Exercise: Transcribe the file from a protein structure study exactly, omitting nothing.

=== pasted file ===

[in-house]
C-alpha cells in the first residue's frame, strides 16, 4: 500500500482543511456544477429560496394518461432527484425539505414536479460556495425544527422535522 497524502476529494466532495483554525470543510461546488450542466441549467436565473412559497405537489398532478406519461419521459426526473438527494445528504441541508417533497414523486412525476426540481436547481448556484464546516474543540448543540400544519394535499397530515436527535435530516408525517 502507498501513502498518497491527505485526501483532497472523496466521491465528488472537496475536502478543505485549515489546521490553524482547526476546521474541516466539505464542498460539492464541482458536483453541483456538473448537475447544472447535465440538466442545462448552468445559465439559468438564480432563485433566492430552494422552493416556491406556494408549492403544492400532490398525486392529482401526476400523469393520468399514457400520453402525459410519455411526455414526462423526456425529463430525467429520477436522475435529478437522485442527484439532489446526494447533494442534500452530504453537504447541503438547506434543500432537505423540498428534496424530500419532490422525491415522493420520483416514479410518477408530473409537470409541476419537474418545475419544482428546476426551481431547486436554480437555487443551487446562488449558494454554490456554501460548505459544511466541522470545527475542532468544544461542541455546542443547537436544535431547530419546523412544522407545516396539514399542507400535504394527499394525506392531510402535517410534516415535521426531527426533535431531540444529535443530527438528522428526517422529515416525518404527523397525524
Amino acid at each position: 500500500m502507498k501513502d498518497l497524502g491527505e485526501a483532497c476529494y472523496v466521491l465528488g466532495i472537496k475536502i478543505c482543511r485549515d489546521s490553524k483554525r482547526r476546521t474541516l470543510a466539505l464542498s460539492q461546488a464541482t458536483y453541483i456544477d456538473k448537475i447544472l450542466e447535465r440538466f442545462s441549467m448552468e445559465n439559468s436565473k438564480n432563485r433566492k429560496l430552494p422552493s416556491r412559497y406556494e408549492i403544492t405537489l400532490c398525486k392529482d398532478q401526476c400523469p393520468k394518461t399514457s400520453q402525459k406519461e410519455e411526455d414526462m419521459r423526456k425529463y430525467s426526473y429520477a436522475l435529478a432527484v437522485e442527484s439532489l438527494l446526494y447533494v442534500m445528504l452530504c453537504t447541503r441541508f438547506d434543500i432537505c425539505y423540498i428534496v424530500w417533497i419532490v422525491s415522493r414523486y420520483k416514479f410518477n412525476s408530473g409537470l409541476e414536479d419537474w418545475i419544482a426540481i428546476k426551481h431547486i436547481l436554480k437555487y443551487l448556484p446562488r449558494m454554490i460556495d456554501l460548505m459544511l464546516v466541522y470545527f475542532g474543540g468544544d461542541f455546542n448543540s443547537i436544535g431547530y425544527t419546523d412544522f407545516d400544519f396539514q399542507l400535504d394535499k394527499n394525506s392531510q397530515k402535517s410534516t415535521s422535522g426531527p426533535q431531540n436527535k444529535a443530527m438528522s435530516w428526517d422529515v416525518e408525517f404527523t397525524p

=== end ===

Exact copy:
[in-house]
C-alpha cells in the first residue's frame, strides 16, 4: 500500500482543511456544477429560496394518461432527484425539505414536479460556495425544527422535522 497524502476529494466532495483554525470543510461546488450542466441549467436565473412559497405537489398532478406519461419521459426526473438527494445528504441541508417533497414523486412525476426540481436547481448556484464546516474543540448543540400544519394535499397530515436527535435530516408525517 502507498501513502498518497491527505485526501483532497472523496466521491465528488472537496475536502478543505485549515489546521490553524482547526476546521474541516466539505464542498460539492464541482458536483453541483456538473448537475447544472447535465440538466442545462448552468445559465439559468438564480432563485433566492430552494422552493416556491406556494408549492403544492400532490398525486392529482401526476400523469393520468399514457400520453402525459410519455411526455414526462423526456425529463430525467429520477436522475435529478437522485442527484439532489446526494447533494442534500452530504453537504447541503438547506434543500432537505423540498428534496424530500419532490422525491415522493420520483416514479410518477408530473409537470409541476419537474418545475419544482428546476426551481431547486436554480437555487443551487446562488449558494454554490456554501460548505459544511466541522470545527475542532468544544461542541455546542443547537436544535431547530419546523412544522407545516396539514399542507400535504394527499394525506392531510402535517410534516415535521426531527426533535431531540444529535443530527438528522428526517422529515416525518404527523397525524
Amino acid at each position: 500500500m502507498k501513502d498518497l497524502g491527505e485526501a483532497c476529494y472523496v466521491l465528488g466532495i472537496k475536502i478543505c482543511r485549515d489546521s490553524k483554525r482547526r476546521t474541516l470543510a466539505l464542498s460539492q461546488a464541482t458536483y453541483i456544477d456538473k448537475i447544472l450542466e447535465r440538466f442545462s441549467m448552468e445559465n439559468s436565473k438564480n432563485r433566492k429560496l430552494p422552493s416556491r412559497y406556494e408549492i403544492t405537489l400532490c398525486k392529482d398532478q401526476c400523469p393520468k394518461t399514457s400520453q402525459k406519461e410519455e411526455d414526462m419521459r423526456k425529463y430525467s426526473y429520477a436522475l435529478a432527484v437522485e442527484s439532489l438527494l446526494y447533494v442534500m445528504l452530504c453537504t447541503r441541508f438547506d434543500i432537505c425539505y423540498i428534496v424530500w417533497i419532490v422525491s415522493r414523486y420520483k416514479f410518477n412525476s408530473g409537470l409541476e414536479d419537474w418545475i419544482a426540481i428546476k426551481h431547486i436547481l436554480k437555487y443551487l448556484p446562488r449558494m454554490i460556495d456554501l460548505m459544511l464546516v466541522y470545527f475542532g474543540g468544544d461542541f455546542n448543540s443547537i436544535g431547530y425544527t419546523d412544522f407545516d400544519f396539514q399542507l400535504d394535499k394527499n394525506s392531510q397530515k402535517s410534516t415535521s422535522g426531527p426533535q431531540n436527535k444529535a443530527m438528522s435530516w428526517d422529515v416525518e408525517f404527523t397525524p